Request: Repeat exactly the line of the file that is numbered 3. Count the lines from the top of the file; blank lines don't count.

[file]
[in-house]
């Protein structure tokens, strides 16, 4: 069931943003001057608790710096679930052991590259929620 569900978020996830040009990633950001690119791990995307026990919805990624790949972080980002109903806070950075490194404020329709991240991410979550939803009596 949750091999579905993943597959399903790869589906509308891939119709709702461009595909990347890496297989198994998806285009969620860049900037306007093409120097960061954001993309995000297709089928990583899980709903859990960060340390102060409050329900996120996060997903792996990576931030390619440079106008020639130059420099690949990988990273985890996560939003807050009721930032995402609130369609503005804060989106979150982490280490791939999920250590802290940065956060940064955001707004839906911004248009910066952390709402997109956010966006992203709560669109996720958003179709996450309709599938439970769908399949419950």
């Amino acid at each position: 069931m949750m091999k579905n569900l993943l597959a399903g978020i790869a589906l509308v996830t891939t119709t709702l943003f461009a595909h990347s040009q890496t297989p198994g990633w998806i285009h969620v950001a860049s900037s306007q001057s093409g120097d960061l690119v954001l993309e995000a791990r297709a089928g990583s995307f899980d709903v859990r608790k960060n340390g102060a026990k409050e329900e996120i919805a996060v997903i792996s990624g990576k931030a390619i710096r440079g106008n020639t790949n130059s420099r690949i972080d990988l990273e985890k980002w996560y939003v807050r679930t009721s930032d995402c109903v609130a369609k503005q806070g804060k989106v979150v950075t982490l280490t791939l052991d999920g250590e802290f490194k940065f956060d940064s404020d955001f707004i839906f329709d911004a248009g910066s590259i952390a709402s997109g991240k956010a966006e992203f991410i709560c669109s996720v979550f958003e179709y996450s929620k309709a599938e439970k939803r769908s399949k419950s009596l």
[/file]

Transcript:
């Amino acid at each position: 069931m949750m091999k579905n569900l993943l597959a399903g978020i790869a589906l509308v996830t891939t119709t709702l943003f461009a595909h990347s040009q890496t297989p198994g990633w998806i285009h969620v950001a860049s900037s306007q001057s093409g120097d960061l690119v954001l993309e995000a791990r297709a089928g990583s995307f899980d709903v859990r608790k960060n340390g102060a026990k409050e329900e996120i919805a996060v997903i792996s990624g990576k931030a390619i710096r440079g106008n020639t790949n130059s420099r690949i972080d990988l990273e985890k980002w996560y939003v807050r679930t009721s930032d995402c109903v609130a369609k503005q806070g804060k989106v979150v950075t982490l280490t791939l052991d999920g250590e802290f490194k940065f956060d940064s404020d955001f707004i839906f329709d911004a248009g910066s590259i952390a709402s997109g991240k956010a966006e992203f991410i709560c669109s996720v979550f958003e179709y996450s929620k309709a599938e439970k939803r769908s399949k419950s009596l």